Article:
I note that the NHS is largely run by healthy people. That does not mean to say you don’t encounter, on rare occasions, obese doctors, nurses or ambulance drivers. Or heavy smoking surgeons. Or coke-guzzling (of both kinds) junior doctors. Or heavy drinking radiologists. But largely, you might say – aside from those visiting the sick – when you meet a healthy person in a hospital, they’ll work for the NHS.
So hospitals, we could say, are about the healthy administering to the unhealthy. Is there a lesson to be learned in this observation? And could we find a way of getting the unhealthy to learn something from the healthy NHS worker, other than more bed rest, more pills or following the medical or surgical regime proffered by the NHS?
But life’s like that, isn’t it? You go to an estate agent to find a house from someone who presumably already has a house of their own. Homeless organisations aren’t run by people without homes, nor do police officers go around robbing you blind whilst you watch Coronation Street on the telly. Rather, they provide you with an answer. In the same way that an estate agent gets you the house you want, and the homeless group, the home you want. And the sandwich bar the sandwich you want, and the bus driver, the journey you want.
— John Bird (@johnbirdswords) January 3, 2018
So why should the NHS be any different to other service providers? You’re ill, so therefore you go to the source of the cure. And the source of the cure is the NHS.
But there’s a slight difference. Desiring somewhere to live, something to eat, or a way of being conveyed to a place you couldn’t walk to (in a reasonable amount of time) are essential services. You’ll always need them, because you’ll always be wanting somewhere to live, and to eat, and ways to travel. But you only need the NHS, the cure, when you’re ill.
If you don’t need the NHS, then it is, in some ways, similar to not wanting to use the services of a bus driver when you have nowhere to go. Or a sandwich bar when you’re far from hungry.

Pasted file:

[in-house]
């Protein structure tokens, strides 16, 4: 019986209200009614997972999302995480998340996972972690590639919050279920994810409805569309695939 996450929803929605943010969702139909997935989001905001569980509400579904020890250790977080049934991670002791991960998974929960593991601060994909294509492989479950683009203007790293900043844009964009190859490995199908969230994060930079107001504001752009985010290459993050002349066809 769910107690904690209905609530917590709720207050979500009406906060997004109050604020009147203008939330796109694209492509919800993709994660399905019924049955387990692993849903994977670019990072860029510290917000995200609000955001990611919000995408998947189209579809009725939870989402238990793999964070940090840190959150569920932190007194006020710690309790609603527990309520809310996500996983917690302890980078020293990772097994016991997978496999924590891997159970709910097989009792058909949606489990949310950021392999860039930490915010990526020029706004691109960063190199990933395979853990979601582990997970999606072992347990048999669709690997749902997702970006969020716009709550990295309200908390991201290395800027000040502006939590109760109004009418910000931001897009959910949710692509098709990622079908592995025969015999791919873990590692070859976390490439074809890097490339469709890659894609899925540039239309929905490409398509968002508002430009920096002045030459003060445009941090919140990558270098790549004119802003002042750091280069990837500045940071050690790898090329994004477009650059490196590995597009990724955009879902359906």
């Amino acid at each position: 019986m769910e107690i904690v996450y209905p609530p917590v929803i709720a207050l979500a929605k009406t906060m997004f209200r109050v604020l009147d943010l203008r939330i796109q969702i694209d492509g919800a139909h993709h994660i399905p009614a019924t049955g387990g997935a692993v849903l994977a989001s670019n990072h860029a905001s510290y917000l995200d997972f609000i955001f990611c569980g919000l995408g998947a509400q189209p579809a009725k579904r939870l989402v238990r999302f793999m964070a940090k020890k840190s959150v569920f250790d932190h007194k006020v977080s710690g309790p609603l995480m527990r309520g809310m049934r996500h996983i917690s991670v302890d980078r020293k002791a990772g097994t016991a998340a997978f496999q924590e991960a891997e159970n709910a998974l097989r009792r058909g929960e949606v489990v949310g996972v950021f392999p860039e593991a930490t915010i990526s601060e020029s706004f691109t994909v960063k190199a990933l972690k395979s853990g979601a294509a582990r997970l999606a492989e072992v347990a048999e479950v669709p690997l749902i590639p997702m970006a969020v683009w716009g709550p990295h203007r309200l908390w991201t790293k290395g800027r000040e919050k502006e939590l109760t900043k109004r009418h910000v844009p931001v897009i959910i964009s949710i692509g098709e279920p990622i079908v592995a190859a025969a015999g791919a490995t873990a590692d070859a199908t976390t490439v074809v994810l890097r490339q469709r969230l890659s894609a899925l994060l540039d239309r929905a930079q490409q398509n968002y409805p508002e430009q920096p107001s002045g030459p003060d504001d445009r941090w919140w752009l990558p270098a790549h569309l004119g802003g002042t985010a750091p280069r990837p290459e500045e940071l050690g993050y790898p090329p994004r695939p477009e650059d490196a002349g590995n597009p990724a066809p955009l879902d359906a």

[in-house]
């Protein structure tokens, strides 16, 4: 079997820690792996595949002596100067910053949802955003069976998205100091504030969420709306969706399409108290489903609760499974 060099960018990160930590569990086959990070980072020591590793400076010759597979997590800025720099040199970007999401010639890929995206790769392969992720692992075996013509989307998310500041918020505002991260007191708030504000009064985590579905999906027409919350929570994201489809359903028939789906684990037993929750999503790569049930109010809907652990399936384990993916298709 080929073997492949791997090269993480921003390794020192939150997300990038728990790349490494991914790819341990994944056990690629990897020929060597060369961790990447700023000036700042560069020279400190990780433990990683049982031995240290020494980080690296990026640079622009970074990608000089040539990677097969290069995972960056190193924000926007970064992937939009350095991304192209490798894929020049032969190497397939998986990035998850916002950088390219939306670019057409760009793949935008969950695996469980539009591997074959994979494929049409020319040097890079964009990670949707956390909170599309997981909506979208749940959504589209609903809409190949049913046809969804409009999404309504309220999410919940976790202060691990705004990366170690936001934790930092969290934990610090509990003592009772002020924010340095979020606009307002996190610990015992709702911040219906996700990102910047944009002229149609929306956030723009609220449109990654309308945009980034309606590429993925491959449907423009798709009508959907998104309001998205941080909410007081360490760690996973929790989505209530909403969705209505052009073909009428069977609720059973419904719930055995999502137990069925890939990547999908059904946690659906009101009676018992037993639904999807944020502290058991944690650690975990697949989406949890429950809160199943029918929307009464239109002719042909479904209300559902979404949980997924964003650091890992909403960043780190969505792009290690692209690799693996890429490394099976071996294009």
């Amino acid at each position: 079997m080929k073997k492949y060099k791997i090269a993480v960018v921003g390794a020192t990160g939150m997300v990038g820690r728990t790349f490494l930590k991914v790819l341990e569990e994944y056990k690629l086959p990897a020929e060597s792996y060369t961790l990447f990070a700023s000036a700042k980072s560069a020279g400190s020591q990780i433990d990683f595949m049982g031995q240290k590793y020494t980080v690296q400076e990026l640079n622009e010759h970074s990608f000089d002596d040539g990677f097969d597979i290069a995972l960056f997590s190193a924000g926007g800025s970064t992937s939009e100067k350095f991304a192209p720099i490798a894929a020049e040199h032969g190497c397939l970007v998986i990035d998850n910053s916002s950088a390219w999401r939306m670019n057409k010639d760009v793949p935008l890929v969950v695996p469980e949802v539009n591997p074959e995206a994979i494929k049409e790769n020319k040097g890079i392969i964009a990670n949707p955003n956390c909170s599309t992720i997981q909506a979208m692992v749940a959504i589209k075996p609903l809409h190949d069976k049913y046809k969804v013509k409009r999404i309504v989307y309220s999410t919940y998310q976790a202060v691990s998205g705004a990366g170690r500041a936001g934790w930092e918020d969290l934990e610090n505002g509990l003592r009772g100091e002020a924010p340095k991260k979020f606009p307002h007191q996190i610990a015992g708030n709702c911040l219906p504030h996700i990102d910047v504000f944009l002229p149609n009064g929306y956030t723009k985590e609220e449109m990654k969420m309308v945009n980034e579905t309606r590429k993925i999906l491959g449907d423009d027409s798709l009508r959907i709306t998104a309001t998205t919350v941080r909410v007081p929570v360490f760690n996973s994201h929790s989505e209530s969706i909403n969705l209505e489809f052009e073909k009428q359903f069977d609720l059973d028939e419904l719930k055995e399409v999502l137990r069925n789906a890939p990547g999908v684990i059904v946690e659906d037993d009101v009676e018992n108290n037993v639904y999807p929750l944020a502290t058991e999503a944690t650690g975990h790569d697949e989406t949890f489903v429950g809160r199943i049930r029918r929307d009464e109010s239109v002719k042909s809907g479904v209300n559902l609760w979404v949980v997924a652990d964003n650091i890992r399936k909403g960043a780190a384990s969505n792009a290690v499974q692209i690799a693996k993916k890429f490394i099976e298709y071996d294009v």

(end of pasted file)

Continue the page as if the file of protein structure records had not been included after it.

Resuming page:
The Big Issue magazine is a social enterprise, a business that reinvests its profits in helping others who are homeless, at risk of homelessness, or whose lives are blighted by poverty.
You go to largely healthy people to make you healthy in the same way as you go to a cafe when you’re hungry.
But: sometimes you may want to walk or cycle or drive for that demanding trip. And when you’re hungry, you may wish to make your own food. And when you want a room, you may choose to look yourself, rather than rely on a homeless group, housing association or estate agent.
But you can’t exactly do your own health thing, can you? You can’t administer to your own health when you’re ill.
Or can you? Is there a way of addressing health issues in the way that doctors, nurses and paramedics do, whilst they remain healthy and work for the NHS?
Recently, a much-praised chair of a London hospital trust resigned. It was money that drove him out. But also, he had to admit that there was just too much demand for the services of the hospital trust he headed up.
So it seemed, in this case – in spite of keeping healthy themselves – that the hospital trust couldn’t pass on their own good health to its local users, who then became ill and required the use of their already overloaded services.
If you don’t need the NHS, then it is, in some ways, similar to not wanting to use the services of a bus driver when you have nowhere to go
One of the most constant men in my maturing years was a doctor who, when I met him as a junior, had an appalling health regime. The hours were dreadful, he was smoking and he didn’t get exercise.
But he climbed up the pecking order, became a fully fledged doctor, got positions in a hospital and, if he wasn’t on a bike or swimming in the local outdoor pool, he was doing all manner of healthy stuff. Football, tennis, you name it. That was how he maintained his ability to be a doctor, whilst also reading medical papers and contributing to journals and conferences.
Hectic, constant activity from first thing in the morning to last thing at night, as well as being a father and a thinking, thoughtful member of his community.
Yet he was always seeing the sick, the ill, the dying. There was always ‘too many of them’.
If doctors, may I suggest, wish to transform the health of the many who become their patients, then they need to find a way of tapping into the resources that they harbour within themselves, and that helped them become the provider and not the provided to.
May I also suggest that health trusts should be thinking about how to reduce the drain on our time, our resources and our abilities? The reliable way of doing this is for the NHS to stop the flow! That means the NHS has got to get back, big time, into prevention. That means social medicine. Targeting those at risk of diabetes, early. Putting health into the heart of the planning system. An all-out focus on beefing up GP services.
It also means convincing more people, in this its 70th birthday year, to volunteer for the NHS by staying healthy. Why, who knows? They may then become healthy enough to become doctors or nurses themselves.